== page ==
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Home > Family History > USS Neosho > Specifications

 

 

Specifications of the U.S.S. Neosho

 

 

 

When it was built in 1939, the U.S.S. Neosho (AO-23) was the largest tanker in the world.  It was the second Navy ship named U.S.S. Neosho  (see The Four U.S.S. Neoshos).  

 

Here are its specifications:

 

USS Neosho

Hull Number:  AO-23

Date Laid Down:  June 22, 1938

Date Launched:  April 29, 1939

Construction Site:  Federal Shipbuilding and Drydock Co., Kearny, New Jersey (Hull #152)

Sponsor:  Mrs. Emory S. Land, wife of Rear Admiral, Emory S. Land

Type:  Cimarron-class Fleet Oiler

Length:  553 feet

Beam:  75 feet

Draft:  32 feet

Displacement:  24,830 tons

Maximum Speed:  18 knots

Capacity:  146,000 barrels

Armament:  One 5" gun, three 3" guns, eight 20-millimeter guns

Engines:  Geared turbines

Boilers:  Four Foster-Wheeler

Shafts:  Two

Horsepower:  13,500

Complement:  288 officers and crew (during the Battle of the Coral Sea)

Commission Date:  August 7, 1939 in Norfolk, Virginia

Conversion:  Completed on July 7, 1941 at Puget Sound Naval Shipyard, Bremerton, Washington

Date Sunk:  May 11, 1942 (sunk intentionally by destroyer U.S.S. Henley)

Commendations Received:  Two battle stars

 

By comparison, here are the specifications for a modern oil tanker, the Exxon Valdez.  The Exxon Valdez is perhaps the most famous (infamous?) tanker in the world, having ran aground in Alaska in 1989 and causing a massive oil spill.  The Exxon Valdez, which now has a different name, is about twice as long, twice as wide, and twice as deep as was the Neosho and has about 10 times the capacity:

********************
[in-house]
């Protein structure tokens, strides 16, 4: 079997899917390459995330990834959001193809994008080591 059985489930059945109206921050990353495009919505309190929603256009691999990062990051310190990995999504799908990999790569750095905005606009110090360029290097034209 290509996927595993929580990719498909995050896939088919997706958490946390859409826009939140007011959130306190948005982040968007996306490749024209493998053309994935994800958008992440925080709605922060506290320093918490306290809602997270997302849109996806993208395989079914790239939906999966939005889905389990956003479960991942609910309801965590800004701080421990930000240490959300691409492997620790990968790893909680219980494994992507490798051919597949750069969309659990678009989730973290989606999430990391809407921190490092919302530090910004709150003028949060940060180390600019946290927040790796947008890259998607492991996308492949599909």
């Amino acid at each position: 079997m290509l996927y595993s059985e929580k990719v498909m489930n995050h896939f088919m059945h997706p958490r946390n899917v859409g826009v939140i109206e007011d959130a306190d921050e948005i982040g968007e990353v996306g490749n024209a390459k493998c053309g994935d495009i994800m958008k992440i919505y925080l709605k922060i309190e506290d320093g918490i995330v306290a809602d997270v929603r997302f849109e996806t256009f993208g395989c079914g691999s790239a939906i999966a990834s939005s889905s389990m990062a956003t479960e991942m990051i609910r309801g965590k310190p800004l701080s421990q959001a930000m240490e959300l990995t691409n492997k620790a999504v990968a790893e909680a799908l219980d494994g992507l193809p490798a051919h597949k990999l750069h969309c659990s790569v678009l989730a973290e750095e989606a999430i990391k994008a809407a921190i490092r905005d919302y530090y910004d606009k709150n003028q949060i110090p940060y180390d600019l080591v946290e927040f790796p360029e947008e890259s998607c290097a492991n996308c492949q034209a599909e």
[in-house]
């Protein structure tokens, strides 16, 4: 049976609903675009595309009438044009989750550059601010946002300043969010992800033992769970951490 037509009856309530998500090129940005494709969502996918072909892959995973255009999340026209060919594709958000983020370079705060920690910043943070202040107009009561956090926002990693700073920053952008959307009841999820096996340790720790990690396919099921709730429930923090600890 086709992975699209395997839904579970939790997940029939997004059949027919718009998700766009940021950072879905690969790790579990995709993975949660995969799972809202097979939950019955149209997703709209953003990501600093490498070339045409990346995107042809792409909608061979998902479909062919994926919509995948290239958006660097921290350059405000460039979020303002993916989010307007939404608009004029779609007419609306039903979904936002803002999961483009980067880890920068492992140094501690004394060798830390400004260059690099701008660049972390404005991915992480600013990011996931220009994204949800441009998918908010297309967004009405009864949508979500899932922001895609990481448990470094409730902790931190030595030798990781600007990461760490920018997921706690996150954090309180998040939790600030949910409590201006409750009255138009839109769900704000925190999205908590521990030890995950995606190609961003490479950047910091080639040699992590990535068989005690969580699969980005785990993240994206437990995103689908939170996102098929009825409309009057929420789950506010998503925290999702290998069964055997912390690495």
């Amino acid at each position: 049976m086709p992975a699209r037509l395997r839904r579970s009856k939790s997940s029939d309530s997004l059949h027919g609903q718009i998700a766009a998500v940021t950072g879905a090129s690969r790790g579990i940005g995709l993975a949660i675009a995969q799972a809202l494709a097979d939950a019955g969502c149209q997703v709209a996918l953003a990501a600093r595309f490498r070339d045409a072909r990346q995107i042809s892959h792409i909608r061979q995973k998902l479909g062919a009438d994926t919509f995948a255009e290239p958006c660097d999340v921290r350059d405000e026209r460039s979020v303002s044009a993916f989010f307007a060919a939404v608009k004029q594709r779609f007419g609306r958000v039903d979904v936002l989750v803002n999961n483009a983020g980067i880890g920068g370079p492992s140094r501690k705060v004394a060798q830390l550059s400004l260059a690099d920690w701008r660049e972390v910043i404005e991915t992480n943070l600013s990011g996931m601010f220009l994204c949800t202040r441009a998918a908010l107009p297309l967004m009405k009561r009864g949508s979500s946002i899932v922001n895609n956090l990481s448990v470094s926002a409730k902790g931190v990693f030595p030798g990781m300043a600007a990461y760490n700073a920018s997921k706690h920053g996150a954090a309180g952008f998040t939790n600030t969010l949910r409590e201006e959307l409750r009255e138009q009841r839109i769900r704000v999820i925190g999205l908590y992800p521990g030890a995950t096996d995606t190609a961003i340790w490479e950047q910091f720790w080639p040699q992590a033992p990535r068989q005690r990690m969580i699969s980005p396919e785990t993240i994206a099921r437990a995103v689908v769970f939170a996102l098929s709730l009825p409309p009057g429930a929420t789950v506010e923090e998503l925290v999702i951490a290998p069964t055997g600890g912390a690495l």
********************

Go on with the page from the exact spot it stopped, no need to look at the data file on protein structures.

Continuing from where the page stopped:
Exxon Valdez

Length:  987 feet

Beam:  166 feet

Draft:  64 feet

Displacement:  211,469 tons

Maximum Speed:  16 knots

Capacity:  1.48 million barrels

Complement:  21 crew

 

Table of Contents:

U.S.S. Neosho  (AO-23)

U.S.S. Neosho (AO-23) Home Page

 

Specifications of the U.S.S. Neosho

The Four U.S.S. Neoshos

 

Photo Gallery of the U.S.S. Neosho

 

The Pearl Harbor Attack  (December 7, 1941)

Prelude to War:  Conflict in the Far East

Bill Leu's Early Years

The U.S.S. Neosho at Pearl Harbor

Bill Leu Interview:  Pearl Harbor Attack

U.S. Navy Action Report:  U.S.S. Neosho

 

The Battle of the Coral Sea  (May 1942)

The Battle of the Coral Sea:  Summary

Battle Action:  April 30 - May 4, 1942 

Battle Action:  May 5 - May 7, 1942

Battle Action:  May 8, 1942

The U.S.S. Neosho at Coral Sea

May 7, 1942:  The Attack

May 8, 1942:  Waiting For Rescue

May 9, 1942:  Fading Hope

May 10, 1942:  Neosho Sighted

May 11, 1942:  Rescue

List of Survivors & Casualties

The Battle of the Coral Sea  (May 1942 - cont.)

Bill Leu Interview:  Battle of the Coral Sea

U.S. Navy Action Reports:  Coral Sea

Action Report of the U.S.S. Neosho

Action Report of the U.S.S. Sims

U.S.S. Helm Report

Other Ships at Coral Sea

The U.S.S. Sims (Neosho's Escort)

The U.S.S. Henley (Neosho's Rescuer)

The U.S.S. Helm (Rescued Life Raft)

Coral Sea Scrapbook

S.F. Examiner Article, July 10, 1942

 

Aftermath

President Bush's Speech at Pearl Harbor

Seattle Times:  Bill Leu at Pearl Harbor

Obituary of Captain John S. Phillips

 

U.S.S. Neosho Veteran's Forum

 

Sources & Further Information

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